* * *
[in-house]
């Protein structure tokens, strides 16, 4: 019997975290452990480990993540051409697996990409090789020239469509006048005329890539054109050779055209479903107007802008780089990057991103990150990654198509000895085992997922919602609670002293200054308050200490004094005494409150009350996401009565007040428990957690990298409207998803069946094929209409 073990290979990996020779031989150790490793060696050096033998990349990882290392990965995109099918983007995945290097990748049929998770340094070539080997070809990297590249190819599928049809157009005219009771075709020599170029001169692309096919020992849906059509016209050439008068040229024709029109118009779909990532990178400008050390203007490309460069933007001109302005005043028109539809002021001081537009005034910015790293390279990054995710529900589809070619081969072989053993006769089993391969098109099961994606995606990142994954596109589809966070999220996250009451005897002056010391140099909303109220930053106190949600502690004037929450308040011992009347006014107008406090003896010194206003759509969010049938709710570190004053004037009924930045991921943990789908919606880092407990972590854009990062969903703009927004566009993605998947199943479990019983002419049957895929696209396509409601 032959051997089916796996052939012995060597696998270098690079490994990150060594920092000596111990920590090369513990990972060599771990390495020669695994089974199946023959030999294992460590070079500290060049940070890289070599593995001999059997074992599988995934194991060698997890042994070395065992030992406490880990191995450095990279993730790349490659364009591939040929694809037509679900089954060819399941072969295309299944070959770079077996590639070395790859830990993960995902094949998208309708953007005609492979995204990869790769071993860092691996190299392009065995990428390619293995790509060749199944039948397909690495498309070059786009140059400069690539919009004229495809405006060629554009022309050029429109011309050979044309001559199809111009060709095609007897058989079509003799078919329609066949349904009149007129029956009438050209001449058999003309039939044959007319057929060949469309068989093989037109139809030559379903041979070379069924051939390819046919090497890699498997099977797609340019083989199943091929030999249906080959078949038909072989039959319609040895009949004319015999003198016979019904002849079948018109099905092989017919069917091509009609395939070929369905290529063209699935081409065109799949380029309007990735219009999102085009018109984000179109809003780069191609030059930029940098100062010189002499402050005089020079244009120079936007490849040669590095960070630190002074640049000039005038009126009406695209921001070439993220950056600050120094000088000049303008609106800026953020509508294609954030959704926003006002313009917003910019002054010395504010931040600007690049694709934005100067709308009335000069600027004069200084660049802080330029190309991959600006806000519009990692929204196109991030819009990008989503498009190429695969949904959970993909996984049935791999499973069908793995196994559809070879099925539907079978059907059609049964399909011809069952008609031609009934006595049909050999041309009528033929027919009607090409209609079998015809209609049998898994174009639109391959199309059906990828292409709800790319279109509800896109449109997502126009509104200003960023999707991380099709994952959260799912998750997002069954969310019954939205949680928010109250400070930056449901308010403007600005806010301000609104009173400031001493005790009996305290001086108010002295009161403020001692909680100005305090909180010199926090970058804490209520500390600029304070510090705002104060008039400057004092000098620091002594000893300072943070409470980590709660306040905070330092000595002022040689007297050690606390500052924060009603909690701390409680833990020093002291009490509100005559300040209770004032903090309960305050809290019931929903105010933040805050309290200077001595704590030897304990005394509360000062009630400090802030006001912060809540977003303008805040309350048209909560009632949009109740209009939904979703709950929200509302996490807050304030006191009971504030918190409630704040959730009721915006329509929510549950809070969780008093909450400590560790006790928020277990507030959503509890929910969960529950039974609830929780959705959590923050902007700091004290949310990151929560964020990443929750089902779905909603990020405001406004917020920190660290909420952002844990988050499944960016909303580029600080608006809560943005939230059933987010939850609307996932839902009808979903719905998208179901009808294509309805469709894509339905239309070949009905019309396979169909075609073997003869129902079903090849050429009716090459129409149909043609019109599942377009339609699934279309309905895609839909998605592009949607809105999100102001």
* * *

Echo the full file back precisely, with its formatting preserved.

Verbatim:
[in-house]
């Protein structure tokens, strides 16, 4: 019997975290452990480990993540051409697996990409090789020239469509006048005329890539054109050779055209479903107007802008780089990057991103990150990654198509000895085992997922919602609670002293200054308050200490004094005494409150009350996401009565007040428990957690990298409207998803069946094929209409 073990290979990996020779031989150790490793060696050096033998990349990882290392990965995109099918983007995945290097990748049929998770340094070539080997070809990297590249190819599928049809157009005219009771075709020599170029001169692309096919020992849906059509016209050439008068040229024709029109118009779909990532990178400008050390203007490309460069933007001109302005005043028109539809002021001081537009005034910015790293390279990054995710529900589809070619081969072989053993006769089993391969098109099961994606995606990142994954596109589809966070999220996250009451005897002056010391140099909303109220930053106190949600502690004037929450308040011992009347006014107008406090003896010194206003759509969010049938709710570190004053004037009924930045991921943990789908919606880092407990972590854009990062969903703009927004566009993605998947199943479990019983002419049957895929696209396509409601 032959051997089916796996052939012995060597696998270098690079490994990150060594920092000596111990920590090369513990990972060599771990390495020669695994089974199946023959030999294992460590070079500290060049940070890289070599593995001999059997074992599988995934194991060698997890042994070395065992030992406490880990191995450095990279993730790349490659364009591939040929694809037509679900089954060819399941072969295309299944070959770079077996590639070395790859830990993960995902094949998208309708953007005609492979995204990869790769071993860092691996190299392009065995990428390619293995790509060749199944039948397909690495498309070059786009140059400069690539919009004229495809405006060629554009022309050029429109011309050979044309001559199809111009060709095609007897058989079509003799078919329609066949349904009149007129029956009438050209001449058999003309039939044959007319057929060949469309068989093989037109139809030559379903041979070379069924051939390819046919090497890699498997099977797609340019083989199943091929030999249906080959078949038909072989039959319609040895009949004319015999003198016979019904002849079948018109099905092989017919069917091509009609395939070929369905290529063209699935081409065109799949380029309007990735219009999102085009018109984000179109809003780069191609030059930029940098100062010189002499402050005089020079244009120079936007490849040669590095960070630190002074640049000039005038009126009406695209921001070439993220950056600050120094000088000049303008609106800026953020509508294609954030959704926003006002313009917003910019002054010395504010931040600007690049694709934005100067709308009335000069600027004069200084660049802080330029190309991959600006806000519009990692929204196109991030819009990008989503498009190429695969949904959970993909996984049935791999499973069908793995196994559809070879099925539907079978059907059609049964399909011809069952008609031609009934006595049909050999041309009528033929027919009607090409209609079998015809209609049998898994174009639109391959199309059906990828292409709800790319279109509800896109449109997502126009509104200003960023999707991380099709994952959260799912998750997002069954969310019954939205949680928010109250400070930056449901308010403007600005806010301000609104009173400031001493005790009996305290001086108010002295009161403020001692909680100005305090909180010199926090970058804490209520500390600029304070510090705002104060008039400057004092000098620091002594000893300072943070409470980590709660306040905070330092000595002022040689007297050690606390500052924060009603909690701390409680833990020093002291009490509100005559300040209770004032903090309960305050809290019931929903105010933040805050309290200077001595704590030897304990005394509360000062009630400090802030006001912060809540977003303008805040309350048209909560009632949009109740209009939904979703709950929200509302996490807050304030006191009971504030918190409630704040959730009721915006329509929510549950809070969780008093909450400590560790006790928020277990507030959503509890929910969960529950039974609830929780959705959590923050902007700091004290949310990151929560964020990443929750089902779905909603990020405001406004917020920190660290909420952002844990988050499944960016909303580029600080608006809560943005939230059933987010939850609307996932839902009808979903719905998208179901009808294509309805469709894509339905239309070949009905019309396979169909075609073997003869129902079903090849050429009716090459129409149909043609019109599942377009339609699934279309309905895609839909998605592009949607809105999100102001």